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Cleaning up the St. Mary’s River, a tributary of the Chesapeake Bay, has been the focus of the St. Mary’s River Watershed Association for the past 12 years.

To helpThe St. Mary’s River Watershed Association is growing three-dimensional oyster reefs with the help of volunteers. To learn how to get involved in this effort or other projects sponsored by the association or to make a donation, visit www.smrwa.org.

And this waterway, which is listed by the Environmental Protection Agency as an impaired river, could use improvement.

“The river is essentially polluted, let’s not whitewash it,” said Bob Lewis, executive director of the St. Mary’s River Watershed Association.

Joe Anderson, president of the association, said the pollution is “primarily from the problems with sedimentation. A lot of that sedimentation comes from development and runoff from the Lexington Park development district.”

While Anderson cites the importance of building in the development district rather than having it sprawl throughout rural areas of St. Mary’s, he also says it’s important to continue developing in a way that doesn’t negatively impact the river.

“The technologies that we have and the legislation we have, in my opinion, isn’t enough to protect the resource,” Anderson said.

And the degradation of the river and surrounding waters in St. Mary’s County affects all residents, Lewis said, not just those who use the river most frequently, such as watermen and fishermen.

“Our research shows that if you live near a waterway that is degraded and polluted, there is a 22 percent reduction in your land value,” Lewis said, adding, “If our property value is not worth as much as it should be then there’s not as much taxes going into the system, so our tax base is hurting.”

Pollution in the St. Mary’s River Watershed comes from nonpoint sources, meaning that where the pollution comes from cannot be pinpointed to a specific place. This type of pollution usually comes from stormwater runoff from lawns, parking lots and farmlands.

Residents of the area may be inclined to think that small things on their property like extra fertilizer won’t make a large impact, but as the association points out, it all adds up.

According to Lewis, 98.5 percent of people in St. Mary’s County live within 2,000 feet of a stream. The runoff from yards has a strong potential to flow into nearby streams and rivers, which all eventually ends up in the bay.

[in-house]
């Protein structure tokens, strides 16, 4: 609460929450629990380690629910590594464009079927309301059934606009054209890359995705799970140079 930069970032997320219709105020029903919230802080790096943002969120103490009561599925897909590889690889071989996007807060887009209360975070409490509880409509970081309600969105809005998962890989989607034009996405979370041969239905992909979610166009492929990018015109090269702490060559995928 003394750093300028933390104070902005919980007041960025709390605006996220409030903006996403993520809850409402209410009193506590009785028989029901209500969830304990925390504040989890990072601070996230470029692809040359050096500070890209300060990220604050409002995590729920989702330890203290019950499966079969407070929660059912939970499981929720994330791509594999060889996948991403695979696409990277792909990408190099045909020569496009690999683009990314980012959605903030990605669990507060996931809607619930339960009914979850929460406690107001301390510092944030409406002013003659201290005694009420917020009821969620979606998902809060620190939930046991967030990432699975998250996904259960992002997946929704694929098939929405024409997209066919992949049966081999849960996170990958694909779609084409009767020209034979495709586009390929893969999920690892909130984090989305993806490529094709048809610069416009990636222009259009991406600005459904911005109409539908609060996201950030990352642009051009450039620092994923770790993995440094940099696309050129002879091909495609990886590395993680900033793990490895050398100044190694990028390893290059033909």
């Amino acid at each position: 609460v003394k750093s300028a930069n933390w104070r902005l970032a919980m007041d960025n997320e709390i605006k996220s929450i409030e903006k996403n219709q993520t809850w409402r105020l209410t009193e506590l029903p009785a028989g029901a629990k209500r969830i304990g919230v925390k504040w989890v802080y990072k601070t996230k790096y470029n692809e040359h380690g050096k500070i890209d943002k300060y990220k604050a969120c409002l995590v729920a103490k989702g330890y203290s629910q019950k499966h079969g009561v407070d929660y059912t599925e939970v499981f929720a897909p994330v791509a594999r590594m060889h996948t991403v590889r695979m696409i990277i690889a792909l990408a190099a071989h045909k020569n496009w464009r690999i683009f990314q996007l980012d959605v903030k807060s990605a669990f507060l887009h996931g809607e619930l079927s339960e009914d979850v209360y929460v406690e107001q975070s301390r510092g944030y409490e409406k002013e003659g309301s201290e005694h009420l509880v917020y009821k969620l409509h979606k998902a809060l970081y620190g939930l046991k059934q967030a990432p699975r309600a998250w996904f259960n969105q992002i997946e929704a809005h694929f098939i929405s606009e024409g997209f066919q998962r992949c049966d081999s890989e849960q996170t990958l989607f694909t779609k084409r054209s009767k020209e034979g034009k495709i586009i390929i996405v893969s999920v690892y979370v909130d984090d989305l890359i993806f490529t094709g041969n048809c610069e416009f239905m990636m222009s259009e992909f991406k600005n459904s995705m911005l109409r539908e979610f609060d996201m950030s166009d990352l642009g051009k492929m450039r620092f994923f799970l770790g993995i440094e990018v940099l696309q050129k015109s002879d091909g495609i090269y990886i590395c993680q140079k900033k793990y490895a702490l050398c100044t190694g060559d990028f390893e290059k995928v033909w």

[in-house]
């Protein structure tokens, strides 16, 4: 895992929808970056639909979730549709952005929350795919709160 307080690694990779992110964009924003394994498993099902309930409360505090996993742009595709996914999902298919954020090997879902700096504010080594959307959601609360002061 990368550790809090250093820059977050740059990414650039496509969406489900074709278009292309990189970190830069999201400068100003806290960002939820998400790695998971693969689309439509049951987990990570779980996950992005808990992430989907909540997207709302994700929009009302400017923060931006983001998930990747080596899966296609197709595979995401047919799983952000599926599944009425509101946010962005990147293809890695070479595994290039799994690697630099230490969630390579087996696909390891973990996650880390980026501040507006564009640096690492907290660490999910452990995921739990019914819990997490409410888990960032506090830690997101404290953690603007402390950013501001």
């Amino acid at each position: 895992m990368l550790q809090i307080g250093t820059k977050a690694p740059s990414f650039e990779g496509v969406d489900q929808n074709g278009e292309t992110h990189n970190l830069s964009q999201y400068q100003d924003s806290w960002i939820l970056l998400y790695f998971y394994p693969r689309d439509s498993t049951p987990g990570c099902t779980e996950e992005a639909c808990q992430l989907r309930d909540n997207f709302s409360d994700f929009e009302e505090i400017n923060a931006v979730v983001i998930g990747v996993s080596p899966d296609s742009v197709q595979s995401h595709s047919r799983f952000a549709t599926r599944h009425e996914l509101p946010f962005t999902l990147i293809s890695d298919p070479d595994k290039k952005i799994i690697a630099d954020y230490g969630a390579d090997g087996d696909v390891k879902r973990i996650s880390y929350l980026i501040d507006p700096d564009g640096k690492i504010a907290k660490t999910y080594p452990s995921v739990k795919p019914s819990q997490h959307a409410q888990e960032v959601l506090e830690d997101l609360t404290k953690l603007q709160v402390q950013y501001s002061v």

People who live in the St. Mary’s River watershed can do a couple of things — pick up their pet waste and combine vehicle trips — to reduce pollution and improve water quality, Lewis said.

The average number of vehicle trips in a day in St. Mary’s County is nine, Lewis says. A lot of people run out and run back home multiple times throughout the day.

“I mean where do you want to live? In a place where people pick up after their pets and take care of the environment around them? Or do you want to live someplace else?” Lewis asked.

Bernie Fowler, former state senator, who was born and raised on Broome’s Island, has been working to improve water quality in the Patuxent River for decades.

“One thing that is grossly overlooked is tributaries,” Fowler said.

The St. Mary’s River and the Patuxent River are tributaries of the Chesapeake Bay, meaning that their waters eventually flow into the bay.

Fowler, who emphasizes the importance of bringing the community together to promote awareness about water quality, has been holding a “wade-in” in the Patuxent River since 1988.

During the wade-in Fowler wears a pair of white sneakers and walks with other participants into the river until he can no longer see his feet.

He also held a wade-in in the St. Mary’s River during the eighth annual River Fest, held Oct. 13 at Historic St. Mary’s City.

“What this county has done is a model for the state,” Fowler said of St. Mary’s.

Lewis noted that at Fowler’s Oct. 13 wade-in, participants walked out in the St. Mary’s River to a depth of 2 feet and then went no farther because they had children participating and the river was cold. However, Lewis went out the day before the wade-in and took a water clarity measurement test that showed the water was clear up to 87 inches deep. So, if Fowlers’ group had kept walking out into the water, they could have continued until the water was over their heads.

Over the past decade, the water quality in the river has been declining, Lewis said. However, in the past year or so, he said he has seen notable improvement.

“We may have hit a turning point,” Lewis said. “This year, it’s been healthier. There’s better fishing. Oysters are coming back strong.”